LSU Hilltop Arboretum symposium to highlight ‘La. Garden Heritage’ _lowres

Advocate file photo -- Chene Vert is the inspiration for the Friends of Hilltop Arboretum's Jan. 24 symposium.

An early 19th century style garden is the inspiration for the Friends of Hilltop Arboretum’s upcoming symposium “Louisiana Garden Heritage: A Lavish Hodgepodge of Design and Plants.”

The event is scheduled for Saturday, Jan. 24, and will feature speakers who were inspired by Chene Vert, a Highland Road garden restored by Wayne and Cheryl Stromeyer. Components of the garden design are based on a circa 1845 French Quarter garden design discovered by the Stromeyers in the “New Orleans Plan Book Records of the Notarial Archives.” The garden includes ancient camellias, antique roses, perennial flower borders and native meadows.

Speakers for the symposium are:

Lake Douglas, associate professor of landscape architecture at LSU’s Robert Reich School of Landscape Architecture and associate dean of research and development at the LSU College of Art and Design, will talk about 19th-century garden design in New Orleans, including the plants, garden furnishings, garden workers and horticultural commerce that defined the city’s gardens and open spaces.

Tom Johnson will talk about the historical significance of the Magnolia Plantation in Charleston, South Carolina, in introducing over 150 cultivars of Japonica to America from the 1840s to 1940, and its efforts to organize and implement a worldwide search for camellias cultivated before 1900, which are in threat of extinction.

He will provide information on how to grow and care for camellias, including older camellias, which will be for sale the day of the symposium through the Baton Rouge Camellia Society.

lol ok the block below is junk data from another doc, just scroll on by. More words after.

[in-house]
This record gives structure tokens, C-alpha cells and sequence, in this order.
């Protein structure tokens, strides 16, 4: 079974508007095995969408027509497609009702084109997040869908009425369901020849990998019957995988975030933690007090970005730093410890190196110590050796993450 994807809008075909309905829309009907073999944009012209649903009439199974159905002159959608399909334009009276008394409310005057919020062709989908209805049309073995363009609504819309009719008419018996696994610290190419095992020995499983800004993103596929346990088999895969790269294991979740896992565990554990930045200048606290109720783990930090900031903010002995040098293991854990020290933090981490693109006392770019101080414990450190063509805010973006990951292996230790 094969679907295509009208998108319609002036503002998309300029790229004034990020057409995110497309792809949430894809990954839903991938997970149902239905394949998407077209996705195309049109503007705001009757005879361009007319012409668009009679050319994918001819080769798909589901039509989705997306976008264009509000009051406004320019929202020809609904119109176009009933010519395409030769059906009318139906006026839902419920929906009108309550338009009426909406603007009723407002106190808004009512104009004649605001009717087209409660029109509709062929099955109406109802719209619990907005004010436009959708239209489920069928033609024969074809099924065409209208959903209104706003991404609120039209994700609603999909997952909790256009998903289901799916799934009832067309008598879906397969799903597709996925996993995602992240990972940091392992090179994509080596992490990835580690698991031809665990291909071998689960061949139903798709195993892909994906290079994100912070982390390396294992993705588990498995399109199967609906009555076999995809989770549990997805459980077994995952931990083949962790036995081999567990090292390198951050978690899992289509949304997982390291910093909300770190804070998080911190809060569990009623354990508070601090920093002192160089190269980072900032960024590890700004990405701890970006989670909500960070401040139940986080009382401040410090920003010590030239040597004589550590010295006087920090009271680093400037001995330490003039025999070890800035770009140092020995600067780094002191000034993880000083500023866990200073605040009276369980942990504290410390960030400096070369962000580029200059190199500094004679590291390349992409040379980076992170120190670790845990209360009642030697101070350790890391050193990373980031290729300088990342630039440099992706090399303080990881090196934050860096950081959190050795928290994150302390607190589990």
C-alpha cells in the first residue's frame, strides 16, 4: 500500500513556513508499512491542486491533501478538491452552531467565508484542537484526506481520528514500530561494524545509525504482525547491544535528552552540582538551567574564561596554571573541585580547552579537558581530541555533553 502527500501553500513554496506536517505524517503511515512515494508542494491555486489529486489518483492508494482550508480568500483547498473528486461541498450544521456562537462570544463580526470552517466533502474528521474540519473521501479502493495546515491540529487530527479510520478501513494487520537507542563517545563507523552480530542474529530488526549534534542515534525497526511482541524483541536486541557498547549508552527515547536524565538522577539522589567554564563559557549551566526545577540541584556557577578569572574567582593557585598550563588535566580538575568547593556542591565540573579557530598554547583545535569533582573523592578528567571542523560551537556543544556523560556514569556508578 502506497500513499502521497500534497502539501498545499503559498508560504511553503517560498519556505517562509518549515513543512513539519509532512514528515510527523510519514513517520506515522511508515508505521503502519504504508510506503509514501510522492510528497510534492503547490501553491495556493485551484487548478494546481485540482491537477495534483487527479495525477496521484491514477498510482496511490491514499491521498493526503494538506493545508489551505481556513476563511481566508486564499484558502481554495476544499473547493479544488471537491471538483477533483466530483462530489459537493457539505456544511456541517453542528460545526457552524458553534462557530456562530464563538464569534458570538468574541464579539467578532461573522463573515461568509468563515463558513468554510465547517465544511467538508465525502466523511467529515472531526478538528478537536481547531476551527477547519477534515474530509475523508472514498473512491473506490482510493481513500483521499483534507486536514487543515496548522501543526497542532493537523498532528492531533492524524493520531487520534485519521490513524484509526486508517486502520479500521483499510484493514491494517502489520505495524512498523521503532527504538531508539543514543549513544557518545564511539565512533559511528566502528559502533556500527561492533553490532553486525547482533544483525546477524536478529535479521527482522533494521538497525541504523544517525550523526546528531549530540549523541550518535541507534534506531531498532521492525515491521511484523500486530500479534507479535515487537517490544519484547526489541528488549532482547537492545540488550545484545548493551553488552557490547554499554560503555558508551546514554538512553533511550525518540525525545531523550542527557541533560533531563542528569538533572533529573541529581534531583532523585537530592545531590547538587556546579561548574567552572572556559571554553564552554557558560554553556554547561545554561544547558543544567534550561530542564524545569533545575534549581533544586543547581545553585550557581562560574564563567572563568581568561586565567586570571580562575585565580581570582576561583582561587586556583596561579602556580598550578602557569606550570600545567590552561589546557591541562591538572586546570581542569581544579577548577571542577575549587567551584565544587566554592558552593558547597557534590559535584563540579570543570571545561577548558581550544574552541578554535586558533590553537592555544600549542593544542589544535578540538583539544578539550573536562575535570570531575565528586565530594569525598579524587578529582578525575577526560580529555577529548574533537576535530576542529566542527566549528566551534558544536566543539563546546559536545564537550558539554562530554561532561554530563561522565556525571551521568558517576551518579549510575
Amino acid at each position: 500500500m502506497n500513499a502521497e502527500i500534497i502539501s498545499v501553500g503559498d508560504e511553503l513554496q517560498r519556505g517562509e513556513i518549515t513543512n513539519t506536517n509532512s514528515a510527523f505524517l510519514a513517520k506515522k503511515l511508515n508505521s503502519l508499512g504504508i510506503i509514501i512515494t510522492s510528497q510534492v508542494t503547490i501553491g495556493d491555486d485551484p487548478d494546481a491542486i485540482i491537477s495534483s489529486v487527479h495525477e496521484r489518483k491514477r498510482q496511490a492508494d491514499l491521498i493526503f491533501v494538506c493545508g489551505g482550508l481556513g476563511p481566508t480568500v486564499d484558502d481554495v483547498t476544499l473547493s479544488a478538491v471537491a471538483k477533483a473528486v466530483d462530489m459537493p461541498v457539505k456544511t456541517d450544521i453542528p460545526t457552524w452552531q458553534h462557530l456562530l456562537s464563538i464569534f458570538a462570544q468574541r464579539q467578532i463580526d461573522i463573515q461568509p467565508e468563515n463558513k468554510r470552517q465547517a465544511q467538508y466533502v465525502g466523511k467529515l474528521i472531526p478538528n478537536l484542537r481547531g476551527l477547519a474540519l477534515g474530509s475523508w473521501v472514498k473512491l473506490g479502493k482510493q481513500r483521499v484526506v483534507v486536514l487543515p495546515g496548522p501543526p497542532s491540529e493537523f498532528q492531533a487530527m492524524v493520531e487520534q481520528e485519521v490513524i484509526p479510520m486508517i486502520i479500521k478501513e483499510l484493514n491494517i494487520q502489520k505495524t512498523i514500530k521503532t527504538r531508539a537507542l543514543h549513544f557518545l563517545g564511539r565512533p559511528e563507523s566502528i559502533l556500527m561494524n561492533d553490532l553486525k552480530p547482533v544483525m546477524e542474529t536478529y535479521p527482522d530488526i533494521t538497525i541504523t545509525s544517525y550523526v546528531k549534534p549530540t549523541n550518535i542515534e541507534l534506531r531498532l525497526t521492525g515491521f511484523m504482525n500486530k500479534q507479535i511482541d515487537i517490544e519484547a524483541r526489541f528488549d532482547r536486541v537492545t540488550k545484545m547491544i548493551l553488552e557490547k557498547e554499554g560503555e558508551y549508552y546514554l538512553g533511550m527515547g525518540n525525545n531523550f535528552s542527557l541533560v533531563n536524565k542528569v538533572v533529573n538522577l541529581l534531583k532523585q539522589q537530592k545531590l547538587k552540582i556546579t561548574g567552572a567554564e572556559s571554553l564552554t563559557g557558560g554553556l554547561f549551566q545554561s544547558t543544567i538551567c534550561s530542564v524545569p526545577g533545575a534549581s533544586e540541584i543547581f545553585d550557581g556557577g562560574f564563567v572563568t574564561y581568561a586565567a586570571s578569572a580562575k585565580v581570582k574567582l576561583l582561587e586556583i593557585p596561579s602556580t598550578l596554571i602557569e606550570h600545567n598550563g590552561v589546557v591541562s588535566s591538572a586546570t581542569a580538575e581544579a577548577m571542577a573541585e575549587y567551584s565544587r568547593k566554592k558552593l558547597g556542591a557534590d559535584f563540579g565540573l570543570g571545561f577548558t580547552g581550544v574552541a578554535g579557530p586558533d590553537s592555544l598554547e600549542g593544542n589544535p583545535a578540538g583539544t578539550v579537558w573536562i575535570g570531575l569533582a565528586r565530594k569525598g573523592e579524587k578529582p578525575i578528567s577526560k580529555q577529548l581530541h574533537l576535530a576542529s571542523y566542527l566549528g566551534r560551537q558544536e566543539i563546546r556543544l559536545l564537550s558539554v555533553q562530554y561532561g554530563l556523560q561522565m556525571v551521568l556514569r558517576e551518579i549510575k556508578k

Johnson designed and oversaw President Jimmy Carter’s Presidential Library garden for 15 years, served as a horticulturist with the American Camellia Society for 8 years and is now director of gardens and horticulture at Magnolia Plantation and Garden.

Florence Crowder, of the Baton Rouge Camellia Society, will talk about a new pre-1900 camellia garden at the LSU Botanical Garden, which is an International Camellia Society Garden of Excellence consisting of plants grown from cuttings from established gardens throughout North America and Europe.

Crowder chairs the American Camellia Society Trail Committee, is an international alliance representative for the American Camellia Society and is a member of the International Camellia Society Preservation Working Group with the International Camellia Society.

Speaker G. Mike Shoup is the owner of The Antique Rose Emporium, an eight-acre garden center in Brenham, Texas. He will talk about the versatility of antique roses, and how varieties have “personalities” that can influence their garden usage. Shoup is author of “Empress of the Garden,” which addresses the practical nature of roses.

Robbi Will, also of The Antique Rose Emporium, will talk about pass-along and heirloom perennials that have shaped and contributed to Southern gardening heritage and remain relevant for today’s gardener.

Marc Pastorek will discuss design approaches to naturalistic grass-dominated meadow landscapes and how they can be used to improve the beauty, character and functionality of urban green spaces.

Pastorek is a prairie restorationist, consultant and land manager and founder of Pastorek Habitats.